|US5347854 *||22 Sep 1992||20 Sep 1994||International Business Machines Corporation||Two dimensional profiling with a contact force atomic force microscope|
|US5414690 *||24 Oct 1994||9 May 1995||Canon Kabushiki Kaisha||Moving apparatus, a moving method and an information detection and/or input apparatus using the same|
|US5415027 *||5 Nov 1993||16 May 1995||Digital Instruments, Inc.||Jumping probe microscope|
|US5418363 *||25 Feb 1994||23 May 1995||Digital Instruments, Inc.||Scanning probe microscope using stored data for vertical probe positioning|
|US5436448 *||6 Ene 1993||25 Jul 1995||Hitachi, Ltd.||Surface observing apparatus and method|
|US5519212 *||31 Ene 1995||21 May 1996||Digital Instruments, Incorporated||Tapping atomic force microscope with phase or frequency detection|
|JPH03180702A *||Título no disponible|
|JPH04318404A *||Título no disponible|
|1||*||IBM Technical Disclosure Bulletin , Fast Image Acquisition with Scanning Tunneling Microscope or Atomic Force Microscope, vol. 36, No. 03, Mar., 1993, p. 93.|
|2||*||IBM Technical Disclosure Bulletin , Microprobe Based Measurement Tool, vol. 32, No. 7, Dec. 1989, p. 168.|
|3||IBM Technical Disclosure Bulletin, Fast Image Acquisition with Scanning Tunneling Microscope or Atomic Force Microscope, vol. 36, No. 03, Mar., 1993, p. 93.|
|4||IBM Technical Disclosure Bulletin, Microprobe-Based Measurement Tool, vol. 32, No. 7, Dec. 1989, p. 168.|
|Patente citante||Fecha de presentación||Fecha de publicación||Solicitante||Título|
|US5939719 *||1 Abr 1997||17 Ago 1999||Thermomicroscopes Corporation||Scanning probe microscope with scan correction|
|US5965881 *||13 Nov 1997||12 Oct 1999||Hitachi Construction Machinery Co., Ltd.||Scanning probe microscope and processing apparatus|
|US6169281 *||29 Jul 1998||2 Ene 2001||International Business Machines Corporation||Apparatus and method for determining side wall profiles using a scanning probe microscope having a probe dithered in lateral directions|
|US6244103 *||16 Dic 1999||12 Jun 2001||Surface/Interface, Inc.||Interpolated height determination in an atomic force microscope|
|US6489611||30 Sep 1999||3 Dic 2002||Massachusetts Institute Of Technology||Atomic force microscope for profiling high aspect ratio samples|
|US6590703||16 Jul 2001||8 Jul 2003||Thermomicroscopes Corporation||Optical system for scanning microscope|
|US6594532 *||26 Nov 2001||15 Jul 2003||Taylor Hobson Limited||Movement control by a metrological instrument|
|US6672144 *||13 Jul 2001||6 Ene 2004||Veeco Instruments Inc.||Dynamic activation for an atomic force microscope and method of use thereof|
|US6675637 *||8 Oct 2002||13 Ene 2004||Mitutoyo Corporation||Touch sensor|
|US6810744||8 Jun 2001||2 Nov 2004||Universite De Haute Alsace||Method and device for assessing the surface condition of a material|
|US6986280||11 Dic 2002||17 Ene 2006||Fei Company||Integrated measuring instrument|
|US7041963||26 Nov 2003||9 May 2006||Massachusetts Institute Of Technology||Height calibration of scanning probe microscope actuators|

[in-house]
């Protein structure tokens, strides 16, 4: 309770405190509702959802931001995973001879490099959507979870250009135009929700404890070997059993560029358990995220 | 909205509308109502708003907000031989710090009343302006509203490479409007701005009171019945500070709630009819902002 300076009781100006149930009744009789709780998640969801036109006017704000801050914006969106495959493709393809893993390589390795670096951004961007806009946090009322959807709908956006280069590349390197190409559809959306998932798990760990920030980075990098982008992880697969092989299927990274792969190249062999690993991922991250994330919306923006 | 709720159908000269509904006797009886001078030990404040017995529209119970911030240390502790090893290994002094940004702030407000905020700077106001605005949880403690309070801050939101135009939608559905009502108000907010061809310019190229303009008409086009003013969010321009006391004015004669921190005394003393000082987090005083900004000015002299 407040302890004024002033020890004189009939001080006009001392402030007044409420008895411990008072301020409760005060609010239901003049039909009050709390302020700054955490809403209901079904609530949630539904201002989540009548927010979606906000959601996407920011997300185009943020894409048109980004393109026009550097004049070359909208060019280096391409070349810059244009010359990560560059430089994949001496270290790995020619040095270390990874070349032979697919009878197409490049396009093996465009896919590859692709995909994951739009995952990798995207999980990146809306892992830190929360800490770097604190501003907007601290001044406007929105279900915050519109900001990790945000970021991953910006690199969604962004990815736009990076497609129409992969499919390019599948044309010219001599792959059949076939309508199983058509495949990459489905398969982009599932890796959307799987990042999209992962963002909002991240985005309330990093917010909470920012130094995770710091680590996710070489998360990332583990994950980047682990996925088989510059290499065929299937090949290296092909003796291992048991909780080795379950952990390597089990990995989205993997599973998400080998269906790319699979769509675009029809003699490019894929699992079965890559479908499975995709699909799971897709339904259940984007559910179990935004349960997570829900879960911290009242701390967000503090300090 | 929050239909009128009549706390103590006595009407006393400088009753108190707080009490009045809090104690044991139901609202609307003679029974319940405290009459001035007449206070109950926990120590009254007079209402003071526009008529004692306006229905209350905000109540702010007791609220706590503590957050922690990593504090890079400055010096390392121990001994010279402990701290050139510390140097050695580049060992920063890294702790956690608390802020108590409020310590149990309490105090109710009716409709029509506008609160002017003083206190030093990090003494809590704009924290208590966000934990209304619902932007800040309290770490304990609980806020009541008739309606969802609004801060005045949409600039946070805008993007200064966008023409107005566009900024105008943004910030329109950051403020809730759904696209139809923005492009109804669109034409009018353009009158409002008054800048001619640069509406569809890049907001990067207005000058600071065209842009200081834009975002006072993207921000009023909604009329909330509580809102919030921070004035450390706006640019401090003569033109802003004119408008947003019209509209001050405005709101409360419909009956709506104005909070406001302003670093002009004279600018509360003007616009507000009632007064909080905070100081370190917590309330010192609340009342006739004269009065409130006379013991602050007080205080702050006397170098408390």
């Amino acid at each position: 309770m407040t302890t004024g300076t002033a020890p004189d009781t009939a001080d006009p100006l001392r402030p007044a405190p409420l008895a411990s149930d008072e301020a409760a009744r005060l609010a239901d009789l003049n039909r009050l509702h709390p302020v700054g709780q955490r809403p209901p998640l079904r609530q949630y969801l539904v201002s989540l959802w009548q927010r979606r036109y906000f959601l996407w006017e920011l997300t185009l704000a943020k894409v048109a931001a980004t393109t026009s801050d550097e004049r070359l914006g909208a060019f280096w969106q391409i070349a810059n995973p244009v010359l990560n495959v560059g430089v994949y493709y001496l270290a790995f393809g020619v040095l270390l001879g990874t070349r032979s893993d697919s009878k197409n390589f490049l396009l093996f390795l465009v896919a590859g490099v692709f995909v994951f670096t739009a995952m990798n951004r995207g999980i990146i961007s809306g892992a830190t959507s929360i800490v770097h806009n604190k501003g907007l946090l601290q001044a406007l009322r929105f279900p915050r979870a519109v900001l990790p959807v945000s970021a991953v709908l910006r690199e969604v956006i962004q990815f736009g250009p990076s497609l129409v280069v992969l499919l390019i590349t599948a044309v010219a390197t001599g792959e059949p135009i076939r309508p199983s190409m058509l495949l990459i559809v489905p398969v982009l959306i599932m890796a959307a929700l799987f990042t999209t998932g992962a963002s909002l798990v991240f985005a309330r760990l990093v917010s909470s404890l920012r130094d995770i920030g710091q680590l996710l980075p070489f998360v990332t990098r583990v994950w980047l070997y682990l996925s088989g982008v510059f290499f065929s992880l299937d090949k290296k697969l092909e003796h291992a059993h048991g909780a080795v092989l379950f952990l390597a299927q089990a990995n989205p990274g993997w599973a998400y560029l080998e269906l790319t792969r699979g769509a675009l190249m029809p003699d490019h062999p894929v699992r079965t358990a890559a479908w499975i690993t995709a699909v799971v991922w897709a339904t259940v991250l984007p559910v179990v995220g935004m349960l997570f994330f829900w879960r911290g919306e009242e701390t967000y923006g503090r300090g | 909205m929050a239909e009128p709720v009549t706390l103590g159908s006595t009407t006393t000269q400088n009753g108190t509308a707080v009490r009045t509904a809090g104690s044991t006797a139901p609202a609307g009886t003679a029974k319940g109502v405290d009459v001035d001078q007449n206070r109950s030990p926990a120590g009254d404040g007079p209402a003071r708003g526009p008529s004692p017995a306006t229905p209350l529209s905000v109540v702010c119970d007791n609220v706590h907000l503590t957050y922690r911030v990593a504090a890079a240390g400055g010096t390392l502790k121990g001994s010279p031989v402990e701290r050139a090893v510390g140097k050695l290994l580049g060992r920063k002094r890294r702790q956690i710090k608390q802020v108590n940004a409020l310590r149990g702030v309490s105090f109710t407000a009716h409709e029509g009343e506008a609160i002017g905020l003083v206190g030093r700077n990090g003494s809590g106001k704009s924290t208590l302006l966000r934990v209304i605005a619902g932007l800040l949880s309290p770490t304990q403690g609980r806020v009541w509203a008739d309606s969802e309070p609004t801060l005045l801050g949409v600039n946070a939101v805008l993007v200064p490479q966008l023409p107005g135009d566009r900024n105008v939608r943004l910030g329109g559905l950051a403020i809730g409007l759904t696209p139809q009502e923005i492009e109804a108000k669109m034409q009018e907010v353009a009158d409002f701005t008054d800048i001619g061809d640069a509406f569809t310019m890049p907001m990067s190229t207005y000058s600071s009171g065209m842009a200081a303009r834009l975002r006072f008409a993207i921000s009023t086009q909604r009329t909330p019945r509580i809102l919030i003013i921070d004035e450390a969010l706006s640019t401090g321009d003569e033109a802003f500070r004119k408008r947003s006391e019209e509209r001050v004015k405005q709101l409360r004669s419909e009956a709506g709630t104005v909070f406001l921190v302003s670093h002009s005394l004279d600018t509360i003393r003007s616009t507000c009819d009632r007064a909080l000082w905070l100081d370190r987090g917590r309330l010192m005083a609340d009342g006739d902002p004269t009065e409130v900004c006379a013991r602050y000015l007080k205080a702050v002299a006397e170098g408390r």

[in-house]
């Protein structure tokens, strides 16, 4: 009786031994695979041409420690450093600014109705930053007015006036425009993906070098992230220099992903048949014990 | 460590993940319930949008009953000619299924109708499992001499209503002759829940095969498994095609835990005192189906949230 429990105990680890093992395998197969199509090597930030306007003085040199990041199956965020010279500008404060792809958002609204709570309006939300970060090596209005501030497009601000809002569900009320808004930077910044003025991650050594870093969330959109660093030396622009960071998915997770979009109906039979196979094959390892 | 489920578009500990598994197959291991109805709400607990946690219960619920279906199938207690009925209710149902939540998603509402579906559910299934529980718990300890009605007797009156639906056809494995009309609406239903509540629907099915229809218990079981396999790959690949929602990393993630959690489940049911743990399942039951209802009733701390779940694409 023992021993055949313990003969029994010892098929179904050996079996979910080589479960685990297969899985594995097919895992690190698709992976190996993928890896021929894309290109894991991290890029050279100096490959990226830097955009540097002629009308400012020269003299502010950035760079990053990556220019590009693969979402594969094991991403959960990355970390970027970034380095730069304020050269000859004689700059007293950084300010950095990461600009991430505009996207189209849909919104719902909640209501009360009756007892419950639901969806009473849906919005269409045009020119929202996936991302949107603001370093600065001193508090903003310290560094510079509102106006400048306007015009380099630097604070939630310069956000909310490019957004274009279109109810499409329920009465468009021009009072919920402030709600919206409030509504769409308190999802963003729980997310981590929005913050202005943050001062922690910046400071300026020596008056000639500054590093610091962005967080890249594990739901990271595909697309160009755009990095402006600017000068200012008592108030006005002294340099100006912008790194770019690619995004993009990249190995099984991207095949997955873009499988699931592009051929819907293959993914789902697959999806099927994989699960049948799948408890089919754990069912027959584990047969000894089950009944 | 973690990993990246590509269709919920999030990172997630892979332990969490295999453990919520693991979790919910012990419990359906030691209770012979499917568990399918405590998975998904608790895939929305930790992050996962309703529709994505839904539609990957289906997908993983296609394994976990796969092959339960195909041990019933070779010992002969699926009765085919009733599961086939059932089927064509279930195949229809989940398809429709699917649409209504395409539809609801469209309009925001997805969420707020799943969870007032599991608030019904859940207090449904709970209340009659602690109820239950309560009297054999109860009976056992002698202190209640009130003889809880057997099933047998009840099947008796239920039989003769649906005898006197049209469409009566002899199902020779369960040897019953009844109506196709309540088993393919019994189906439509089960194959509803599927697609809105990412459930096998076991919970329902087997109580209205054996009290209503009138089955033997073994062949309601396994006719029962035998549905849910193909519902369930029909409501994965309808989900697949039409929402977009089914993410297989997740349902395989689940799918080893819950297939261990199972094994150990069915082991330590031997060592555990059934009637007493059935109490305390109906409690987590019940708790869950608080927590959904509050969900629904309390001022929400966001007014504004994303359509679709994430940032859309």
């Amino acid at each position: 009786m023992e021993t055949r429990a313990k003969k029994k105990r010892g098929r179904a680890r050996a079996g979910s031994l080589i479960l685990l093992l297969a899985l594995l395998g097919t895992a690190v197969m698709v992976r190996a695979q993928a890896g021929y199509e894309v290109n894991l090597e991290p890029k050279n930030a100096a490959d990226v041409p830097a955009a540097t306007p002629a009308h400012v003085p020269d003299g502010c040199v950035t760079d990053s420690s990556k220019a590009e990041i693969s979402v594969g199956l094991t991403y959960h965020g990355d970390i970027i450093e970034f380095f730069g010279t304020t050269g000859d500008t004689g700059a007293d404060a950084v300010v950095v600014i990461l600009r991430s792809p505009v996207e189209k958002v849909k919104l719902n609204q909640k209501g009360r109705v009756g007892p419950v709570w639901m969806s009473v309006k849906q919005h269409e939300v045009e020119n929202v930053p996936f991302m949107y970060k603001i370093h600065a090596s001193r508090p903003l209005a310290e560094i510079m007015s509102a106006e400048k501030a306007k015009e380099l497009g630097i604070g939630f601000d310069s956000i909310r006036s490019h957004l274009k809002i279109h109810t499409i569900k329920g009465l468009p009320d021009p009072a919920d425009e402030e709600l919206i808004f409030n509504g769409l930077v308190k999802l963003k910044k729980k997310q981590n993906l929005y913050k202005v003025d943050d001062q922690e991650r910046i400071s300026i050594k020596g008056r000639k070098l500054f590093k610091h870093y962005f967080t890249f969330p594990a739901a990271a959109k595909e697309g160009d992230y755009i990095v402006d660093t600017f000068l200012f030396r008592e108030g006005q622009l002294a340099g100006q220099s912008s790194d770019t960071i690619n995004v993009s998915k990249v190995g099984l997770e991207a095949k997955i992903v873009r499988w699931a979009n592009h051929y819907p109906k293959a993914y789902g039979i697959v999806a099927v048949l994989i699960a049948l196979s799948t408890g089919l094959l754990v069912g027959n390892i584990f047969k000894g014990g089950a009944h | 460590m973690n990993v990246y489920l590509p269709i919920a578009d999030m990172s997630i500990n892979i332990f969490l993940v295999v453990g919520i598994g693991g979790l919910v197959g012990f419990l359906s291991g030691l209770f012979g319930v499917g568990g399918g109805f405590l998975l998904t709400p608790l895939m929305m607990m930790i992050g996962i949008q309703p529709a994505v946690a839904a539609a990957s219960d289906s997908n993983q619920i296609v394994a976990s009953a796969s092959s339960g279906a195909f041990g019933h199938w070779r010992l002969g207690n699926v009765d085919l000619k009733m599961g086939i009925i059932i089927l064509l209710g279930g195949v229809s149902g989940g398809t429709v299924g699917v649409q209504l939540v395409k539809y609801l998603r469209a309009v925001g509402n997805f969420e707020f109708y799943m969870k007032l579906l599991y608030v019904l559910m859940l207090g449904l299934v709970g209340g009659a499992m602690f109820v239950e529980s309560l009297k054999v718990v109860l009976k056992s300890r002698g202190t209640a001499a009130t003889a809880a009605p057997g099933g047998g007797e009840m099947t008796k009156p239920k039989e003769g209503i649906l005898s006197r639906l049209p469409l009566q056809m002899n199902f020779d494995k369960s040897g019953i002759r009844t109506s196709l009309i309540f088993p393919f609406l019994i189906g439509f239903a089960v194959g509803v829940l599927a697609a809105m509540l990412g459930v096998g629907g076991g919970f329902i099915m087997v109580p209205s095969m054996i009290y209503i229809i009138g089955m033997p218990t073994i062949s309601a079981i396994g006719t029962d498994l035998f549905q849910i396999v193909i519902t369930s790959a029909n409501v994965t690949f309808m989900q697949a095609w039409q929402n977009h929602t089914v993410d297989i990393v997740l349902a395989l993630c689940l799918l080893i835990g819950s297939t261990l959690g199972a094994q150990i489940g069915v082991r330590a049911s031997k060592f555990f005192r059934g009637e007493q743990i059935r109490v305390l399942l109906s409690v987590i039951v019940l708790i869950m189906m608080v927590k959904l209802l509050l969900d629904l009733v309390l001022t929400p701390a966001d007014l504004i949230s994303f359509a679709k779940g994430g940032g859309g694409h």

|US7159452||4 Sep 2003||9 Ene 2007||Mitutoyo Corporation||Method for measuring a configuration of an object|
|US7373806 *||24 Ago 2004||20 May 2008||Sii Nanotechnology Inc.||Scanning probe microscope and scanning method|
|US7891015||31 Jul 2007||15 Feb 2011||Bruker Nano, Inc.||High-bandwidth actuator drive for scanning probe microscopy|
|US20030168594 *||11 Dic 2002||11 Sep 2003||Muckenhirn Sylvain G.||Integrated measuring instrument|
|US20040040373 *||4 Sep 2003||4 Mar 2004||Mitutoyo Corporation||Method for measuring a configuration of an object|
|US20050050947 *||24 Ago 2004||10 Mar 2005||Itaru Kitajima||Scanning probe microscope and scanning method|
|US20050109925 *||26 Nov 2003||26 May 2005||El Rifai Osamah M.||Height calibration of scanning probe microscope actuators|
|US20060185424 *||17 Ene 2006||24 Ago 2006||Fei Company||Integrated measuring instrument|
|US20090032703 *||31 Jul 2007||5 Feb 2009||Veeco Instruments||High-bandwidth actuator drive for scanning probe microscopy|
|WO2000020823A2 *||30 Sep 1999||13 Abr 2000||Massachusetts Inst Technology||Atomic force microscope for profiling high aspect ratio samples|
|WO2001094878A1 *||8 Jun 2001||13 Dic 2001||Bueno Bigue Marie Ange||Method and device for assessing the surface condition of a material|
|WO2009018460A2 *||31 Jul 2008||5 Feb 2009||Veeco Instr||High-bandwidth actuator drive for scanning probe microscopy|
|Clasificación de EE.UU.||850/7, 977/851, 250/307|
|Clasificación internacional||H01J37/26, G01Q20/04, G01Q10/06, G01Q70/00|
|Clasificación cooperativa||B82Y35/00, G01Q10/065, Y10S977/851|
|Clasificación europea||B82Y15/00, B82Y35/00, G01Q10/06, G01Q70/00|
|21 May 1997||AS||Assignment|
Owner name: INTERNATIONAL BUSINESS MACHINES CORP., NEW YORK
Free format text: ASSIGNMENT OF ASSIGNORS INTEREST;ASSIGNORS:FLECHA, EDWIN;ROESSLER, KENNETH GILBERT;STOWELL, ROBERT MASHALL;REEL/FRAME:008572/0212;SIGNING DATES FROM 19970507 TO 19970517
|14 Dic 2001||FPAY||Fee payment|
Year of fee payment: 4
|22 Mar 2006||REMI||Maintenance fee reminder mailed|
|1 Sep 2006||LAPS||Lapse for failure to pay maintenance fees|
|31 Oct 2006||FP||Expired due to failure to pay maintenance fee|
Effective date: 20060901